IroIro Retro Emporium Logo\\

Luna Varga

Kaiju have been a part of Japanese pop culture for decades. Movies full of people in rubber suits pretending to be giant monsters smashing entire cities to bits. Dozens of these creatures have risen to stardom with Godzilla easily being the most popular of all. With time the giant lizard would appear in several movies, have all sorts of merchandise, and make cameos in other productions. Everyone loved him. What does this have to do with an anime OVA, though? Simple, Luna Varga is a none too graceful attempt to tap into this popularity, as it combines a warrior princess trying to rescue her little sister with a giant lizard companion that she can control which looks a lot like Godzilla but totally isn’t Godzilla (*wink wink*).

Gimmick aside, Luna Varga is a very straightforward comedic adventure fantasy. There’s an imperialistic nation called Dunbas that has been steadily marching across the continent conquering one country after the next. Finally, it has come to Rimbell, where a young princess named Luna lives. She’s not at all dainty and would much rather spend her time dawning armor and bashing evildoers over the head. While the Rimbell army does its best to repel the invaders, things aren’t going so well. With things looking grim, Luna’s grandfather, the king, is about to head to a secret chamber below his castle. However, Luna gets there first and a mysterious voice asks her if she would like power. Of course, she accepts hoping whatever this power will help her kick the Dunbas army out of her country. With a flash of light and a small earthquake, Luna finds herself outside with her butt attached to the forehead of a giant lizard.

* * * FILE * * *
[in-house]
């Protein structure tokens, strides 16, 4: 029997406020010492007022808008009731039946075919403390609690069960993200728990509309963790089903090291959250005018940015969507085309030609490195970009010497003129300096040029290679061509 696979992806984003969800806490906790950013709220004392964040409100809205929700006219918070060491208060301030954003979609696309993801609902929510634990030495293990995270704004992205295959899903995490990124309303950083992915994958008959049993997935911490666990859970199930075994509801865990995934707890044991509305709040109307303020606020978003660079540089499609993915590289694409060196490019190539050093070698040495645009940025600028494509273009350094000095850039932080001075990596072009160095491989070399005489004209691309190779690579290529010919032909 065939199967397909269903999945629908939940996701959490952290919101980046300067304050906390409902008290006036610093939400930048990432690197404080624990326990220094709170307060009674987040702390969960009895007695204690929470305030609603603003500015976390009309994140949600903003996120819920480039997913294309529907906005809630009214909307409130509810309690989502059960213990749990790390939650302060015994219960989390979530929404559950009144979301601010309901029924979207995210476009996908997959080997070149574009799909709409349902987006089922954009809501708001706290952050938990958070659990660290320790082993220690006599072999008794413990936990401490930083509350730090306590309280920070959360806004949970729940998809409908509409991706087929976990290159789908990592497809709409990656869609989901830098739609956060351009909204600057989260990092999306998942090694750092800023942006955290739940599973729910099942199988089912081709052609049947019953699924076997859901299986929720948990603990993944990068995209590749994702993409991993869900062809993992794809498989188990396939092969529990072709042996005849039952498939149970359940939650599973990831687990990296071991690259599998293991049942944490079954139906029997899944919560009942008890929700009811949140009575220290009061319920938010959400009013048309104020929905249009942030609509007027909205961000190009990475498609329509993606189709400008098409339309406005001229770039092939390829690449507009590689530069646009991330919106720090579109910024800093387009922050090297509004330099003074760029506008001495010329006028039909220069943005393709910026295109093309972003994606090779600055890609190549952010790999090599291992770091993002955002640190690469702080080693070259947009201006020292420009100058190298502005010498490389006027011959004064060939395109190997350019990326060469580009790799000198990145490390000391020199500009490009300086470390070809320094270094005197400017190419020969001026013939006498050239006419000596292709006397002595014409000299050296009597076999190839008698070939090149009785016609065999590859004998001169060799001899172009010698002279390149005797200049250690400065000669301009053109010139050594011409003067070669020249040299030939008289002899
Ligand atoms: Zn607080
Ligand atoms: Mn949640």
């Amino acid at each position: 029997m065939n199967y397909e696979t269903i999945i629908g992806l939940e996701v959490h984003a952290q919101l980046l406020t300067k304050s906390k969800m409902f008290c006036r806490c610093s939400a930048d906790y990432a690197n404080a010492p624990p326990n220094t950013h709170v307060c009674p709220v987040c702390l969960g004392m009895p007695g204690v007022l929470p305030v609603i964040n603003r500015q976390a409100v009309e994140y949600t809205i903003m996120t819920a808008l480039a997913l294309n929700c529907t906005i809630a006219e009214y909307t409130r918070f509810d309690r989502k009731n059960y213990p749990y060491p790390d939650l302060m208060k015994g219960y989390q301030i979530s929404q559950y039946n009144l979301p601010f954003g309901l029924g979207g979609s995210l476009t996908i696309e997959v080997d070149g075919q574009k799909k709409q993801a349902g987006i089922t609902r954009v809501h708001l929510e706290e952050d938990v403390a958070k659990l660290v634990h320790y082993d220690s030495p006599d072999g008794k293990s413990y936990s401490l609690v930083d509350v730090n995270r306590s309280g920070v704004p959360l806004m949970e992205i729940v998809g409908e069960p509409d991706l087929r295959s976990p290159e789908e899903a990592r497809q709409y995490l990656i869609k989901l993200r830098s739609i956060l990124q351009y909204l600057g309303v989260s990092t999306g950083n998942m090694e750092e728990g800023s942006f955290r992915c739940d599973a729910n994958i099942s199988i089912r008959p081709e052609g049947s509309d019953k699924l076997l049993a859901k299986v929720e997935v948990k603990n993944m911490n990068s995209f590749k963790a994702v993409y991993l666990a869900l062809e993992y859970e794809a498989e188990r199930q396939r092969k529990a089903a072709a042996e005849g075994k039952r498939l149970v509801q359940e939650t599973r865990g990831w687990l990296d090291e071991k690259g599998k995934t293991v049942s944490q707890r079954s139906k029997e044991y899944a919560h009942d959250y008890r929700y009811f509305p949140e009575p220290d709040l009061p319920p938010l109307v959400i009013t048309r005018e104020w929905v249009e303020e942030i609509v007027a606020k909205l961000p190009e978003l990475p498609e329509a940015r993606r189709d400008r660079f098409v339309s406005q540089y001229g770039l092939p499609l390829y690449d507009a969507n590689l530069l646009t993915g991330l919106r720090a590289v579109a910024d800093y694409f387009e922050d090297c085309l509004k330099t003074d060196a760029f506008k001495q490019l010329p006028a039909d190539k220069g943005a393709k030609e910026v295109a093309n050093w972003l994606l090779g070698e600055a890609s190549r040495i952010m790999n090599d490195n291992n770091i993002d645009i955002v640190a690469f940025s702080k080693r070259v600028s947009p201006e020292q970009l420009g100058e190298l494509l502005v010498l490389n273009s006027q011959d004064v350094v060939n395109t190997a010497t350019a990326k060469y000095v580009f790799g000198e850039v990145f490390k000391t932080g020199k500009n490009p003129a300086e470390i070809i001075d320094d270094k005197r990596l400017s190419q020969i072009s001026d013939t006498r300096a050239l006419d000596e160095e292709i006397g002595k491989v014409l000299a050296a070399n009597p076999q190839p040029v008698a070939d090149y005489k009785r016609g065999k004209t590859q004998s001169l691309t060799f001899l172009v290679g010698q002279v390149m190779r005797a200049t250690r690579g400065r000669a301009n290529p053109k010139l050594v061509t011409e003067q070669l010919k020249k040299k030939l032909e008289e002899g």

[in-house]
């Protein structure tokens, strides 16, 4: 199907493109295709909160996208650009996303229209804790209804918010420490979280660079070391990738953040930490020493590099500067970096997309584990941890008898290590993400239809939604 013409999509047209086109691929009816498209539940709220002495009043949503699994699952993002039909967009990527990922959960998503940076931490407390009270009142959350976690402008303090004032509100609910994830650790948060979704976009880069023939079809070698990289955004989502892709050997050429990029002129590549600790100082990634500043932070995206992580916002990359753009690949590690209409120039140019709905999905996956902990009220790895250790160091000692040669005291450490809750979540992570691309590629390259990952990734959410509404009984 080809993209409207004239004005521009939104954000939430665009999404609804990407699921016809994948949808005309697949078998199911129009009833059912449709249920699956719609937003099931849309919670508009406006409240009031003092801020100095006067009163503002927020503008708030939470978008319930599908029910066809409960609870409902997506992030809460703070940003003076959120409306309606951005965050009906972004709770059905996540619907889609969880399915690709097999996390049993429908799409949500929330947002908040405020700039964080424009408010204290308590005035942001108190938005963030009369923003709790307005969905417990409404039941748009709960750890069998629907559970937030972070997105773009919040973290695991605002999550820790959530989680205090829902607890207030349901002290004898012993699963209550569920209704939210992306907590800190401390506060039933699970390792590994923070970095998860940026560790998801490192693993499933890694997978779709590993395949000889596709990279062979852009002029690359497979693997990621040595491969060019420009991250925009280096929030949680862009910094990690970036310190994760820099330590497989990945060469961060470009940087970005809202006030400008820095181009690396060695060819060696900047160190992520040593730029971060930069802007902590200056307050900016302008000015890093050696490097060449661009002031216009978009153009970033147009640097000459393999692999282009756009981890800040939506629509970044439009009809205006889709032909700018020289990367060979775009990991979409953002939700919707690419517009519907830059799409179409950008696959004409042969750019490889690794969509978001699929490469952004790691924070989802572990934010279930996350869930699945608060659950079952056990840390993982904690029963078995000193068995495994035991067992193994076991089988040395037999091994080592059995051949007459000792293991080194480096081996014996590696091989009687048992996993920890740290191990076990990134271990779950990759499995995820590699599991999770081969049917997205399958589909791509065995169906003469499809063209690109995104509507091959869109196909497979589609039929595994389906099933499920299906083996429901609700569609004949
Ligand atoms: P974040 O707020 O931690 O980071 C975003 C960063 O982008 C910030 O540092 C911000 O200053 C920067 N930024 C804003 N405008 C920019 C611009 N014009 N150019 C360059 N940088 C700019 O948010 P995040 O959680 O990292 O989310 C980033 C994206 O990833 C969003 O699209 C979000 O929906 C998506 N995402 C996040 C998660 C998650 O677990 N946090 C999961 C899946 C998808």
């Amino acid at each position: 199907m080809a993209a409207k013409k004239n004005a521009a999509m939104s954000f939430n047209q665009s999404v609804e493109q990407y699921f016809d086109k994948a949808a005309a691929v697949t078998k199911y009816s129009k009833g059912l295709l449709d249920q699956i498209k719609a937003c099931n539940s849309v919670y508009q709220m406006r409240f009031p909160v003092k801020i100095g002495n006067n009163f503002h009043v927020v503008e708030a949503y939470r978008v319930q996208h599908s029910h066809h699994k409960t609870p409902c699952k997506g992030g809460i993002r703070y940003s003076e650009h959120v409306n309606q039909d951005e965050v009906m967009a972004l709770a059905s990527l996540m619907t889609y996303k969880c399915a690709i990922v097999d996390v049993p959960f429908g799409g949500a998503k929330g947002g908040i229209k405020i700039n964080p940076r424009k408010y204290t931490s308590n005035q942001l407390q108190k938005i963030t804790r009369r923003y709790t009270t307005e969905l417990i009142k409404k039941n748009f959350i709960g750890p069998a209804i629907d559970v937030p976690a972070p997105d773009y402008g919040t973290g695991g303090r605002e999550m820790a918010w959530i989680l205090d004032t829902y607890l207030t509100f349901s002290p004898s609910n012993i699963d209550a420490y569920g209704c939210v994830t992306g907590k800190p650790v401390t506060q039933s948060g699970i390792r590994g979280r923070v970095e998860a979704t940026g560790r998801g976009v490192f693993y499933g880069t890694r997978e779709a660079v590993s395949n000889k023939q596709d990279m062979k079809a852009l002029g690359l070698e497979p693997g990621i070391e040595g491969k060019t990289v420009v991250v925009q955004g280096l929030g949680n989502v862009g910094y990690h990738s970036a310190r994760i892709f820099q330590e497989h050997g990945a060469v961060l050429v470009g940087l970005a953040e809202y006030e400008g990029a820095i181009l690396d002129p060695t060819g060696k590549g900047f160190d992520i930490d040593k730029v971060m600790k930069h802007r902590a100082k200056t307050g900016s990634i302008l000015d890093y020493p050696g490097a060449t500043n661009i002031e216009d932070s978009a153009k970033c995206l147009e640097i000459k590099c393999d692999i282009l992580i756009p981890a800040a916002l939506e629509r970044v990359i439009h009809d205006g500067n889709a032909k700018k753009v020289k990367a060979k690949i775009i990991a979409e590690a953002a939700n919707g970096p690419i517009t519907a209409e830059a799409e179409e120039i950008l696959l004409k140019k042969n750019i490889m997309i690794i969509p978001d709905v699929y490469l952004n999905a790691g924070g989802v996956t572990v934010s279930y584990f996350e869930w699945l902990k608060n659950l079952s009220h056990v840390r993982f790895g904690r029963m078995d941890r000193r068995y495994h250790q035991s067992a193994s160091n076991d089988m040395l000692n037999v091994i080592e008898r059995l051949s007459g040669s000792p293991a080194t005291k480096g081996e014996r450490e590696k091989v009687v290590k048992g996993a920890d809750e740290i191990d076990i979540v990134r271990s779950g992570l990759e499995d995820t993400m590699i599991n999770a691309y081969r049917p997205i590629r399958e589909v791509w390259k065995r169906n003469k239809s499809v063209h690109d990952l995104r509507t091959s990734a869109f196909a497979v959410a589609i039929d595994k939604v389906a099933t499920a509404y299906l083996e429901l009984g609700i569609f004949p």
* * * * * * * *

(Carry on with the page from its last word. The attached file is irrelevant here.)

What actually wound up happening when she asked for power was that she merged with an ancient beast named Varga that was tamed by one of Luna’s ancestors and who agreed to be summoned by his descendants in times of need. Once Luna gets a grasp of the situation she uses Varga to attack the invading army and quickly saves her kingdom. However, during the commotion a strange, blue gargoyle-looking creature swoops in and kidnaps Luna’s youngest sister. Varga asks Luna if they should rescue her, and of course she says yes. That’s basically the rest of the series as the two go in search of the young girl, meeting friends along the way, and eventually discovering that an ancient evil closely tied to Varga is returning to the world after being imprisoned for centuries. The core of Luna Varga’s story is a very well-trodden path as far as early 90s anime adventures are concerned.